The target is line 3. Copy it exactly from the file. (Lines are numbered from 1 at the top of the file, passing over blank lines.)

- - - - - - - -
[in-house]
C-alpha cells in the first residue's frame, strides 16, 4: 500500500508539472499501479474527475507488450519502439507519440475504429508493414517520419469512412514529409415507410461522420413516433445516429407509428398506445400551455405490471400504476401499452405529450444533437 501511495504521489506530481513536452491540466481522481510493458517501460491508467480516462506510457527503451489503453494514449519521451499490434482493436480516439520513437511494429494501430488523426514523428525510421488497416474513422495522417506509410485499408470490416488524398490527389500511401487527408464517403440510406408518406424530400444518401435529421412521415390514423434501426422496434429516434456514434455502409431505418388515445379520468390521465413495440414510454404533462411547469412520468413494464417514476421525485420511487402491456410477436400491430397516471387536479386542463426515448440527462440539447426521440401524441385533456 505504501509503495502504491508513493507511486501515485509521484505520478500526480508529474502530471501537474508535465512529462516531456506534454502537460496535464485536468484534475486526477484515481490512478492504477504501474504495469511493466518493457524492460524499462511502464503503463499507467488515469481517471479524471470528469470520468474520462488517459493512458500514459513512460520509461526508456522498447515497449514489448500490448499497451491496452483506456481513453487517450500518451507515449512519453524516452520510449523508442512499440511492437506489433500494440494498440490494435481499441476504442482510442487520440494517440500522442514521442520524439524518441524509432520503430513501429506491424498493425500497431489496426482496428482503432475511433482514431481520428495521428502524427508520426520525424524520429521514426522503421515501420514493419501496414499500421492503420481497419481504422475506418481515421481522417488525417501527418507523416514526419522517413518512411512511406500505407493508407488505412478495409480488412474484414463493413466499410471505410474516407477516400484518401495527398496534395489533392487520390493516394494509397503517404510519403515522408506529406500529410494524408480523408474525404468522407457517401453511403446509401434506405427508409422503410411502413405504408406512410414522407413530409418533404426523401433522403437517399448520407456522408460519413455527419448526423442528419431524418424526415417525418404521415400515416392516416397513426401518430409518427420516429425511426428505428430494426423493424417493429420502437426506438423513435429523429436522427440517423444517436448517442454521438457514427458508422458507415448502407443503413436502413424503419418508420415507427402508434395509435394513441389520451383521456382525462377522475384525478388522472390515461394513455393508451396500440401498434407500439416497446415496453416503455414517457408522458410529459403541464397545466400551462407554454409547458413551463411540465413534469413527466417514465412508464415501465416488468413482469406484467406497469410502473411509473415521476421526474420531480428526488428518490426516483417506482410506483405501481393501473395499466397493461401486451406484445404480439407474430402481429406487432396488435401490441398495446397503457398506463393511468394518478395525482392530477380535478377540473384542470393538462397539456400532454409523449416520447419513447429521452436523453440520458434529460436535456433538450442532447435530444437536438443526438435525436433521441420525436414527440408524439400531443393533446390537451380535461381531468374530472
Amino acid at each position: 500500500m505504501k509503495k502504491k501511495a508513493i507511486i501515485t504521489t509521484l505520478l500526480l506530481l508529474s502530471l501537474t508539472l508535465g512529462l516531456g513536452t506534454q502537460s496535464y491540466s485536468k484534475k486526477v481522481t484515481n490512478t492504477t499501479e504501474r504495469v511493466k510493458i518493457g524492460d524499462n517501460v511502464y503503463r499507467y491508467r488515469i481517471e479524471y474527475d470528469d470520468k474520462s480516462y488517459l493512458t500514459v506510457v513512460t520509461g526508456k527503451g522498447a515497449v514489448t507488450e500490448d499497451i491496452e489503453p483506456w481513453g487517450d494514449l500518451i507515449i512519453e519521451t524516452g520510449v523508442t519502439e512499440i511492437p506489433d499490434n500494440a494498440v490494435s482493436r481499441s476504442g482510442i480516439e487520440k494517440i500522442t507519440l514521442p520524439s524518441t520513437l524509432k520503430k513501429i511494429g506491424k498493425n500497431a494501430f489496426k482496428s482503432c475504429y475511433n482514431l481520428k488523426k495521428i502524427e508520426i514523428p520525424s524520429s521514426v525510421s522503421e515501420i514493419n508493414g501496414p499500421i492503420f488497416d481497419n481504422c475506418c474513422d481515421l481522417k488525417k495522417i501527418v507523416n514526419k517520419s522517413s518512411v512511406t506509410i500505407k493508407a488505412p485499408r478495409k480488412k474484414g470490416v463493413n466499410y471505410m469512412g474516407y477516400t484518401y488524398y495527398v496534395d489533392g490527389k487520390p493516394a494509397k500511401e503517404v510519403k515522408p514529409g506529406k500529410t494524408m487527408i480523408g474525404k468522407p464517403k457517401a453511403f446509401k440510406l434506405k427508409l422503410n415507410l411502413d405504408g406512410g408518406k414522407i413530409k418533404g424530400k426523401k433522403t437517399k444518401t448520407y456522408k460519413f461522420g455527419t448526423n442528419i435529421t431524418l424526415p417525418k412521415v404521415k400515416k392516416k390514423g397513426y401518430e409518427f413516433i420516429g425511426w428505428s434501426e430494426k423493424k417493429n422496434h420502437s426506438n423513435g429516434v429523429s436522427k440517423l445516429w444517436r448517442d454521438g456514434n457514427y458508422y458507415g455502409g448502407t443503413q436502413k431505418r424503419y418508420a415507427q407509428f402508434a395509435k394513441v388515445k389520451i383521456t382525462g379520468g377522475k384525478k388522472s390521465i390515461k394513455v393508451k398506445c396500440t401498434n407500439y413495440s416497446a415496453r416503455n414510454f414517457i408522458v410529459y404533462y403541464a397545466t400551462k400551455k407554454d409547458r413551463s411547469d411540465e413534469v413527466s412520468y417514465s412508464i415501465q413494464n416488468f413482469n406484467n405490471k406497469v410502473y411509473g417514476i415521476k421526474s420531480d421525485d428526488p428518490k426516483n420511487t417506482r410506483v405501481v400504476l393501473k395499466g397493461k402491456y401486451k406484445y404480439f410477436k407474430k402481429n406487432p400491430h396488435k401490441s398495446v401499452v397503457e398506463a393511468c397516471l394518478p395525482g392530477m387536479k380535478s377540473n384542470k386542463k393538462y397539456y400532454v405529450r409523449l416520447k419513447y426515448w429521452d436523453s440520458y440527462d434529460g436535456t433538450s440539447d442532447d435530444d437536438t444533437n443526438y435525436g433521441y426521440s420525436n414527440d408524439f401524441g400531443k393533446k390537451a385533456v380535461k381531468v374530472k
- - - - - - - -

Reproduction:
Amino acid at each position: 500500500m505504501k509503495k502504491k501511495a508513493i507511486i501515485t504521489t509521484l505520478l500526480l506530481l508529474s502530471l501537474t508539472l508535465g512529462l516531456g513536452t506534454q502537460s496535464y491540466s485536468k484534475k486526477v481522481t484515481n490512478t492504477t499501479e504501474r504495469v511493466k510493458i518493457g524492460d524499462n517501460v511502464y503503463r499507467y491508467r488515469i481517471e479524471y474527475d470528469d470520468k474520462s480516462y488517459l493512458t500514459v506510457v513512460t520509461g526508456k527503451g522498447a515497449v514489448t507488450e500490448d499497451i491496452e489503453p483506456w481513453g487517450d494514449l500518451i507515449i512519453e519521451t524516452g520510449v523508442t519502439e512499440i511492437p506489433d499490434n500494440a494498440v490494435s482493436r481499441s476504442g482510442i480516439e487520440k494517440i500522442t507519440l514521442p520524439s524518441t520513437l524509432k520503430k513501429i511494429g506491424k498493425n500497431a494501430f489496426k482496428s482503432c475504429y475511433n482514431l481520428k488523426k495521428i502524427e508520426i514523428p520525424s524520429s521514426v525510421s522503421e515501420i514493419n508493414g501496414p499500421i492503420f488497416d481497419n481504422c475506418c474513422d481515421l481522417k488525417k495522417i501527418v507523416n514526419k517520419s522517413s518512411v512511406t506509410i500505407k493508407a488505412p485499408r478495409k480488412k474484414g470490416v463493413n466499410y471505410m469512412g474516407y477516400t484518401y488524398y495527398v496534395d489533392g490527389k487520390p493516394a494509397k500511401e503517404v510519403k515522408p514529409g506529406k500529410t494524408m487527408i480523408g474525404k468522407p464517403k457517401a453511403f446509401k440510406l434506405k427508409l422503410n415507410l411502413d405504408g406512410g408518406k414522407i413530409k418533404g424530400k426523401k433522403t437517399k444518401t448520407y456522408k460519413f461522420g455527419t448526423n442528419i435529421t431524418l424526415p417525418k412521415v404521415k400515416k392516416k390514423g397513426y401518430e409518427f413516433i420516429g425511426w428505428s434501426e430494426k423493424k417493429n422496434h420502437s426506438n423513435g429516434v429523429s436522427k440517423l445516429w444517436r448517442d454521438g456514434n457514427y458508422y458507415g455502409g448502407t443503413q436502413k431505418r424503419y418508420a415507427q407509428f402508434a395509435k394513441v388515445k389520451i383521456t382525462g379520468g377522475k384525478k388522472s390521465i390515461k394513455v393508451k398506445c396500440t401498434n407500439y413495440s416497446a415496453r416503455n414510454f414517457i408522458v410529459y404533462y403541464a397545466t400551462k400551455k407554454d409547458r413551463s411547469d411540465e413534469v413527466s412520468y417514465s412508464i415501465q413494464n416488468f413482469n406484467n405490471k406497469v410502473y411509473g417514476i415521476k421526474s420531480d421525485d428526488p428518490k426516483n420511487t417506482r410506483v405501481v400504476l393501473k395499466g397493461k402491456y401486451k406484445y404480439f410477436k407474430k402481429n406487432p400491430h396488435k401490441s398495446v401499452v397503457e398506463a393511468c397516471l394518478p395525482g392530477m387536479k380535478s377540473n384542470k386542463k393538462y397539456y400532454v405529450r409523449l416520447k419513447y426515448w429521452d436523453s440520458y440527462d434529460g436535456t433538450s440539447d442532447d435530444d437536438t444533437n443526438y435525436g433521441y426521440s420525436n414527440d408524439f401524441g400531443k393533446k390537451a385533456v380535461k381531468v374530472k